Doan points to rapid data proliferation by SMBs and their past dependency on manual storage systems as important drivers. But the biggest consumer of SMBs' storage space these days, says Doan, is e-mail. "E-mail is just gobbling up storage space, and because of compliance issues, SMBs are becoming overwhelmed," he says.
To address the e-mail problems, SMBs are flocking to Microsoft Small Business Server Edition with Exchange. "It's an upgrade over what they have, but SMBs still want to be able to back up live rather than have to shut down the system for backups," explains Doan. "They also are looking at backup and restore at the mailbox level, and, in some cases, at the message level. So, those are great opportunities for VARs to help SMBs manage this e-mail problem."
Overall, Doan says that disk-space storage is the hottest trend among SMBs right now. "Previously, most storage was directly attached. The customer had a server, they put a lot of disks into it, they may have had a RAID [redundant array of independent disks] hanging off it, but it was directly attached. Now, SMBs are buying a lot of automated NAS (network attached storage) devices for archiving e-mail and writing it to nonalterable media. For the backup and archiving side, they're using disk-to-disk so they can get rapid restore. They're also using libraries for their tapes, rather than manual solutions," he says.
Storage appliances that combine open-standards-based hardware and software in a single unit are gaining steam, too. Explains Doan, "VARs are buying into the appliance model. There's no administration to be performed. The appliances accommodate unlimited numbers of users. There are no technology conflicts. And, obsolescence is not an issue. Also with bandwidth cheaper today, there are opportunities for VARs to maintain the data off-site, creating an ongoing revenue stream for them."
New Storage Solutions For Remote, Multiple Sites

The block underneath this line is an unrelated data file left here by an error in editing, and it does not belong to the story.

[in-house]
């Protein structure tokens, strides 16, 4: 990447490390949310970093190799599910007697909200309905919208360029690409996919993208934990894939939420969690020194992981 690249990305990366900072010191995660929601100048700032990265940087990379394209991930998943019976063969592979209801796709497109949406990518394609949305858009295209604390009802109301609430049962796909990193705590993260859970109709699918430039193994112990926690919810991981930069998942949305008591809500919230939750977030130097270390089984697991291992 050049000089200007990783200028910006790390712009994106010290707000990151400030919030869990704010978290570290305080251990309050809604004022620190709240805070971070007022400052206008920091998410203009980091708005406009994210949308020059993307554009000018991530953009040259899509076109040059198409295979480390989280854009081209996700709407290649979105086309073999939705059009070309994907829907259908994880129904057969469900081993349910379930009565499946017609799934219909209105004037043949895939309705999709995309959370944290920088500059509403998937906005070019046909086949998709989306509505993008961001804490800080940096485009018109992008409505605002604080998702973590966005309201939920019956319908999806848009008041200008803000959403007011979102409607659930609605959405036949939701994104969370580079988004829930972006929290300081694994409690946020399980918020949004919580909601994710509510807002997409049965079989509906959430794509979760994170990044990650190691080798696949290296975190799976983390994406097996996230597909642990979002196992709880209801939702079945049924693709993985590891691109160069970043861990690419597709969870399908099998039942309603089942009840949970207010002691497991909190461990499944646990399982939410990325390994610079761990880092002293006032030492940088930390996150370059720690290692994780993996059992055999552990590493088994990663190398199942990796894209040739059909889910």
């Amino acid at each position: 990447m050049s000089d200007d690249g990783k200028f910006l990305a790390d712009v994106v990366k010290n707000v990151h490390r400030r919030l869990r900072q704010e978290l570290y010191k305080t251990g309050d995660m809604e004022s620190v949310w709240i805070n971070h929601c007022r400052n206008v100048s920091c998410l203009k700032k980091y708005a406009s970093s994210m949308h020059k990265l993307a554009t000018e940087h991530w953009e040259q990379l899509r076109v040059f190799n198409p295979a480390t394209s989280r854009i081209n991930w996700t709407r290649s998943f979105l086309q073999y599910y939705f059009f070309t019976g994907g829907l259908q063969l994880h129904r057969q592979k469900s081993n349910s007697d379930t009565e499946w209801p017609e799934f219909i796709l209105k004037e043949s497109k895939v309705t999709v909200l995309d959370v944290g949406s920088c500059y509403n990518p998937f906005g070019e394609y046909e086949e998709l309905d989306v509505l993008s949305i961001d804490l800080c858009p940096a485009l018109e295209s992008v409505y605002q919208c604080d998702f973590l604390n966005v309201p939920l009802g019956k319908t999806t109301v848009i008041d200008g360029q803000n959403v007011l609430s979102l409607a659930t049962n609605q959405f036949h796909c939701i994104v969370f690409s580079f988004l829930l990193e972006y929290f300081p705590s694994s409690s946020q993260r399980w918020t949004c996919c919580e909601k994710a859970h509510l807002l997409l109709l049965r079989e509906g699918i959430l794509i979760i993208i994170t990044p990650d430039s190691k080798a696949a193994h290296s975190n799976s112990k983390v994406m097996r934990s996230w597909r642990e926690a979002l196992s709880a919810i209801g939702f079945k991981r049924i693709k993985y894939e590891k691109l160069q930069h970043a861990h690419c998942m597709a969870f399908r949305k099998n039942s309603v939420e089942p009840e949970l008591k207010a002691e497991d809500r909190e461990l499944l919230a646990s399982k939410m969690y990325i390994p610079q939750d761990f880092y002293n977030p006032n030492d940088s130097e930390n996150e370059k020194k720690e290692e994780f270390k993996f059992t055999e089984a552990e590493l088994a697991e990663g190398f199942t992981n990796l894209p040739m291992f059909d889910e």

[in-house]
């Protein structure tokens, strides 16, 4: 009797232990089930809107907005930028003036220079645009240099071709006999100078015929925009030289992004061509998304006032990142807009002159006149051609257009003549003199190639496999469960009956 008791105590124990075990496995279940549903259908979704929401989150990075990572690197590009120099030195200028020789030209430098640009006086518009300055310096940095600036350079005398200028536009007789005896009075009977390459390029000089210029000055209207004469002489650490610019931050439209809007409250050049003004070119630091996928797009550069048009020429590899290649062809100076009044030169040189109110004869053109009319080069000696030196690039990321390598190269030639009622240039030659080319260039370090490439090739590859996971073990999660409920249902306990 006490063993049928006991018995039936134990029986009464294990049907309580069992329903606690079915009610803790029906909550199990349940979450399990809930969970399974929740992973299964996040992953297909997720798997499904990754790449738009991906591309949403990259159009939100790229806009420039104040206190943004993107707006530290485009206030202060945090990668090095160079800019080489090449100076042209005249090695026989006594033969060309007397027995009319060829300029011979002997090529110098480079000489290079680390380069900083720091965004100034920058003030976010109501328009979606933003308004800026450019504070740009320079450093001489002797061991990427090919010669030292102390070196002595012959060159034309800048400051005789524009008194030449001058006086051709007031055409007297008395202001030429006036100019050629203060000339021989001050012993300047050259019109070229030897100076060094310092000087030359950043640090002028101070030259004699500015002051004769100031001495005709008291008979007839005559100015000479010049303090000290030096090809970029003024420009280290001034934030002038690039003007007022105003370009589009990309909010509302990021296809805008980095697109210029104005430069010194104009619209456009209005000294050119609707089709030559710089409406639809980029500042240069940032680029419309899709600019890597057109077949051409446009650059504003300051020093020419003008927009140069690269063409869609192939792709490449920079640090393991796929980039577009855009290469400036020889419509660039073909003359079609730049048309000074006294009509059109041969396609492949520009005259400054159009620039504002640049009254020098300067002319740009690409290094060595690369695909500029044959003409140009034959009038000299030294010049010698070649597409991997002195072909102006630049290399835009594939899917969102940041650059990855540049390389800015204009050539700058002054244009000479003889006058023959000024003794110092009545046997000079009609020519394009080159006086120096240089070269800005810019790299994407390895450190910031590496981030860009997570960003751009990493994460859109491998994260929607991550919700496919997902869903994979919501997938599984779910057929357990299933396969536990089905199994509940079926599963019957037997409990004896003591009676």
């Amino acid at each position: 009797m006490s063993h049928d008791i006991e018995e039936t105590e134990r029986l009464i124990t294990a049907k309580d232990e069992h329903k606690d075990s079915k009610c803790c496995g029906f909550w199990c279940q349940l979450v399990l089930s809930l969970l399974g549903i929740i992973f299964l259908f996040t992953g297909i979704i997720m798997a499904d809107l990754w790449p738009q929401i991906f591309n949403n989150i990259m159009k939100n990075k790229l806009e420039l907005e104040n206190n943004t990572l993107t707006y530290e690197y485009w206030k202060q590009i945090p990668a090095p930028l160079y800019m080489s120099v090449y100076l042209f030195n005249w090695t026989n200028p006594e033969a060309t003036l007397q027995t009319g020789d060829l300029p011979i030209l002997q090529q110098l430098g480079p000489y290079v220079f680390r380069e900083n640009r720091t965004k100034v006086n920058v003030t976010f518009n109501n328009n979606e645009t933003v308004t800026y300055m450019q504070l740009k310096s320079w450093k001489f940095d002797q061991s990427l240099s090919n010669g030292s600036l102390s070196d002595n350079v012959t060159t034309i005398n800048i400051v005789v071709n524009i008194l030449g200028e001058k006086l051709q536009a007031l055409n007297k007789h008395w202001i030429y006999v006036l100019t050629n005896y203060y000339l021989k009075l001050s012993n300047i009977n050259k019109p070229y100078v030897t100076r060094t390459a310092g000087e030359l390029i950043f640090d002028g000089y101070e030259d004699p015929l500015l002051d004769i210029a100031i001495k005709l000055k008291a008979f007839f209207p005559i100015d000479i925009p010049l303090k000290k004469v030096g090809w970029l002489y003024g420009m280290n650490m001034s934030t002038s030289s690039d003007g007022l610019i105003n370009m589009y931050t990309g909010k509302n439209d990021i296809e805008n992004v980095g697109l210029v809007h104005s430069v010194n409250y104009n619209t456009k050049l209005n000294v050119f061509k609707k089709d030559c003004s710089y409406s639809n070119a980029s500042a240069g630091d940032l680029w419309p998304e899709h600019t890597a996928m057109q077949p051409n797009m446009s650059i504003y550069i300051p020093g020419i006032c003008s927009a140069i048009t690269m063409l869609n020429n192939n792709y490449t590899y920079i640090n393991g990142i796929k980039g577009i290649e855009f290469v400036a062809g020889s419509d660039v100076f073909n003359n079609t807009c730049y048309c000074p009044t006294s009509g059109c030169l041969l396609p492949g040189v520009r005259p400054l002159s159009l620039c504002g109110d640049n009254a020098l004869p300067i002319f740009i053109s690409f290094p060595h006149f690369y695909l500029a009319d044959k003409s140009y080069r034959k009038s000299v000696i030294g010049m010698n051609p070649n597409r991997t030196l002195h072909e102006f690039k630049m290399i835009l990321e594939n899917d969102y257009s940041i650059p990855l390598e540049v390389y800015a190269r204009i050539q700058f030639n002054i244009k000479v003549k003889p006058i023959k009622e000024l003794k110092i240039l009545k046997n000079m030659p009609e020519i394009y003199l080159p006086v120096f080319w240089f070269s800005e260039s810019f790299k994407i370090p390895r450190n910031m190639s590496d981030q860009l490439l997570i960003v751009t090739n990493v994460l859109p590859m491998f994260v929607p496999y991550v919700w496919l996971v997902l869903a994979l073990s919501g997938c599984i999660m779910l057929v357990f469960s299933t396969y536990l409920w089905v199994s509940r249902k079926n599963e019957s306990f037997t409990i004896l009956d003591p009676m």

Another longstanding problem has been holistic file storage management for multiple remote sites. Tacit Networks (South Plainfield, NJ) is looking at wide area file services (WAFS) to provide the solution. Says Noah Breslow, VP of marketing for Tacit Networks, "As much as 75% of an organization's data lives on the edge of its corporate data center at remote sites or with mobile workers. When companies try to centralize this edge data and allow branch offices to access it over a WAN, they run into a host of performance, reliability, and interface issues."
Increasing bandwidth generally doesn't help. And the other alternative - replicating data at each branch, then synchronizing and backing it up at night - is painstaking, not to mention fraught with error. "Although storage is getting cheaper, the issue becomes not how much does it cost to put another 100 GB in my location, but what does it really cost me over a period of time to manage that 100 GB," says Breslow. "You still have to back it up, protect it, and ensure the enterprise is in regulatory compliance. A WAFS solution can simplify that entire process."
With a WAFS system in place, customers can eliminate branch office-level backups, with all the associated hardware, storage, and support needs, because all data is held centrally and can therefore be backed up centrally. WAFS provide bidirectional (read/write) file access to multiple remote sites over the WAN with LAN-like performance, while managing file storage centrally to ensure it is adequately protected. WAFS products come with encryption and other security features, which can act as adjuncts to a company's own hardware-based security. And, they avoid the major hiccups in performance and complications that happen with some file-sharing protocols.
The WAFS architecture is fairly straightforward. At the corporate data center, a WAFS central server appliance is attached to a NAS or SAN. The central server is connected over the corporate WAN to a device called an edge file gateway at each branch office. The central server maintains responsibility for all permissions, access controls, data integrity, file management, and data protection at the remote locations. At each branch office, users see the data they need on their LAN, apparently stored on the edge file gateway, just as if it were a local file server. Performance-wise, the data is available at LAN-like speeds. "WAFS can be installed by VARs with storage experience. They are nonintrusive and take about half an hour to install," says Breslow.